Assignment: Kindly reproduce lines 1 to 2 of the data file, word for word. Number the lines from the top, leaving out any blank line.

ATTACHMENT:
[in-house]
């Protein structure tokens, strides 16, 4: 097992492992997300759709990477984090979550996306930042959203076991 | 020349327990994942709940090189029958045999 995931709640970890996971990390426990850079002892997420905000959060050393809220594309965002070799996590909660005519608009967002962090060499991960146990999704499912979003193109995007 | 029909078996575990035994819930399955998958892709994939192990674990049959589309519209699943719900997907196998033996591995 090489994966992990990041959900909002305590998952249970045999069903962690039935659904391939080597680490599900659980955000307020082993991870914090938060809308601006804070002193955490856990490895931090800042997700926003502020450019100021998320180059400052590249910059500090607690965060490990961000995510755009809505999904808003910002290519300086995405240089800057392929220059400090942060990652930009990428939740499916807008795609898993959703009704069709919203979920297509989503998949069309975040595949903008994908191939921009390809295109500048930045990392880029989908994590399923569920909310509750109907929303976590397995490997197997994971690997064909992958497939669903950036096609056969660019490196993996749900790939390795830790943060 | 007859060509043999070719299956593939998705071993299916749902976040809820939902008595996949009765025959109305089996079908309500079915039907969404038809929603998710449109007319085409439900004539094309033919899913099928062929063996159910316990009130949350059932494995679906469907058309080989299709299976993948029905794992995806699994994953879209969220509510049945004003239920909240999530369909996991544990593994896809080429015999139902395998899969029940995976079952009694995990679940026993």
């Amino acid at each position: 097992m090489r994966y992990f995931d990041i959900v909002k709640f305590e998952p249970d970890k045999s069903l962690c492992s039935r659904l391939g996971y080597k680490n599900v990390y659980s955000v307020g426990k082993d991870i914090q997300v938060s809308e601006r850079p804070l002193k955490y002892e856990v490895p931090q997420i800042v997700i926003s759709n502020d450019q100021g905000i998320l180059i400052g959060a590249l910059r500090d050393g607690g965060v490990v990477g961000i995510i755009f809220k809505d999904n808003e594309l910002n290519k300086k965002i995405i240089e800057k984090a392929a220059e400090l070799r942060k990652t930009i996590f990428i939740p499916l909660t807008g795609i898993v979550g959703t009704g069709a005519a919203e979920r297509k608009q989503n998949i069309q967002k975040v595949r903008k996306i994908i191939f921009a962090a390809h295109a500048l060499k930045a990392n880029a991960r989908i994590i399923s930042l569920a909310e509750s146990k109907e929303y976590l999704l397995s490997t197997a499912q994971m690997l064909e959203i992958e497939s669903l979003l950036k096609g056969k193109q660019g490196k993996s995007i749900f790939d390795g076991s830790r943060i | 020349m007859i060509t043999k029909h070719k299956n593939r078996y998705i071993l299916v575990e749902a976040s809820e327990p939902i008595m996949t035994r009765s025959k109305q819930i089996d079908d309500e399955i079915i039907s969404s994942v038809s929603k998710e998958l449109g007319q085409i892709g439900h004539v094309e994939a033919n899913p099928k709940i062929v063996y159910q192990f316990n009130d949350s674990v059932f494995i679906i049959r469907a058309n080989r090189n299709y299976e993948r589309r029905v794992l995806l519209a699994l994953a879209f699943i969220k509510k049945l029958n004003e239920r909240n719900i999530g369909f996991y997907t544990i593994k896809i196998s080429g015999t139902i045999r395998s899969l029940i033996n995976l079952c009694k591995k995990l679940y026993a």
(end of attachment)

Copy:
[in-house]
């Protein structure tokens, strides 16, 4: 097992492992997300759709990477984090979550996306930042959203076991 | 020349327990994942709940090189029958045999 995931709640970890996971990390426990850079002892997420905000959060050393809220594309965002070799996590909660005519608009967002962090060499991960146990999704499912979003193109995007 | 029909078996575990035994819930399955998958892709994939192990674990049959589309519209699943719900997907196998033996591995 090489994966992990990041959900909002305590998952249970045999069903962690039935659904391939080597680490599900659980955000307020082993991870914090938060809308601006804070002193955490856990490895931090800042997700926003502020450019100021998320180059400052590249910059500090607690965060490990961000995510755009809505999904808003910002290519300086995405240089800057392929220059400090942060990652930009990428939740499916807008795609898993959703009704069709919203979920297509989503998949069309975040595949903008994908191939921009390809295109500048930045990392880029989908994590399923569920909310509750109907929303976590397995490997197997994971690997064909992958497939669903950036096609056969660019490196993996749900790939390795830790943060 | 007859060509043999070719299956593939998705071993299916749902976040809820939902008595996949009765025959109305089996079908309500079915039907969404038809929603998710449109007319085409439900004539094309033919899913099928062929063996159910316990009130949350059932494995679906469907058309080989299709299976993948029905794992995806699994994953879209969220509510049945004003239920909240999530369909996991544990593994896809080429015999139902395998899969029940995976079952009694995990679940026993």